Cap U prof encourages younger generation to use 'emotional intelligence' in facing pandemic challenges

COVID-19 "teaches emotional resiliency” to younger generations, says Cap U professor

Carolyn Stern, a professor at Capilano University sees COVID-19 as a sort of gift that could allow students to develop their emotional intelligence and empathy. She is pictured holding a collection of her favourite books on the subject.

A business school professor at Capilano University believes there is a way to make chicken salad out of the chicken scat that is COVID-19.

“I feel COVID is a good thing for younger generations,” Carolyn Stern said over the phone from her Coquitlam home where she hosts virtual classes. “The global challenge is a gift, an opportunity to use emotional intelligence.”

She is not downplaying the harm the pandemic has done — the loss of loved ones, the mental health issues isolation lays bare, the economic damage. But the generation she teaches at Cap U has a unique opportunity to learn resilience and grit, she said.

“The reason I say that in some ways COVID-19 is a gift for the current generation of students is that learning to manage and work through tough situations shows you that you are bigger than your emotions.

“It teaches emotional resiliency.”

Stern has bachelors’ degrees in commerce and education, a master’s degree in leadership from Royal Roads University, and is the owner of EI Experience, a management training company. A lecturer at Cap U for 22 years, she has, after five years of lobbying, introduced an emotional intelligence credit class at the school.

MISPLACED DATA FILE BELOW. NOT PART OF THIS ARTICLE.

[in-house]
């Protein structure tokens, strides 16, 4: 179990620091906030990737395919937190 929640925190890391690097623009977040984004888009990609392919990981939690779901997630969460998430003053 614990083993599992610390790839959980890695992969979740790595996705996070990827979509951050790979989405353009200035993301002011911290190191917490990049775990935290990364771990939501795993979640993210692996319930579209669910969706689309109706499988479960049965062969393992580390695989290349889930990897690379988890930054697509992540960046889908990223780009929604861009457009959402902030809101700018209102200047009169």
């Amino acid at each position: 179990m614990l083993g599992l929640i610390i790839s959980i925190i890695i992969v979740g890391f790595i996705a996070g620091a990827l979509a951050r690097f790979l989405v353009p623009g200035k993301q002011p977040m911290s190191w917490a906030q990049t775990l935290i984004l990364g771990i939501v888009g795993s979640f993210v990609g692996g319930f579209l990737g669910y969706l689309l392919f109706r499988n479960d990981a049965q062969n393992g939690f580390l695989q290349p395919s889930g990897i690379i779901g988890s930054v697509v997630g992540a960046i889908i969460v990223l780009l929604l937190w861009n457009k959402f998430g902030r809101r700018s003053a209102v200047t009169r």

Studies show that Gen Z have less stress tolerance, less problem-solving capabilities and less independence than Millennials, Stern said.

“They struggle to make quick objective decisions, they may not express their thoughts and beliefs because they seek (validation) from others. They worry about making mistakes. There’s a lot of self-doubt.”

But what is emotional intelligence?

“It’s being bigger than your emotions,” Stern said. “I think emotions can be used like data.”

Think of advertising agencies, she suggested, and the way they use consumer behaviour as data to make strategic choices for people to buy their products.

“That’s how they sucker us into buying stuff. It’s the same thing — can we use emotions as data to make good behavioural choices? We never learned this in school. It’s the school of life that has taught us those lessons.”

What she tells her class is that they are bigger than their emotions, that they will not be stopped by those emotions. Their parents tried to give their Gen Z children everything, and by doing that they created a culture of dependence, Stern added.

“It’s critical to understand that these young people in particular, their emotional makeup just isn’t the same as ours. You have to teach them that emotions come and go — you don’t have to be afraid of them, they’re not here for good.”

Today, with social media and doom scrolling, young adults are continuously comparing themselves to everyone in the world, or at least the lives the avatars on social media showcase.

“Everyone else’s life looks so much better on Twitter or Instagram,” Stern said. “The biggest lesson we can teach these kids … COVID is a gift because our parents can’t solve this problem for our kids, they’ve got to figure it out themselves.

“Their independence is what they need to grow so they can believe they too will surpass this. They can’t rely on Google to know the answer.”

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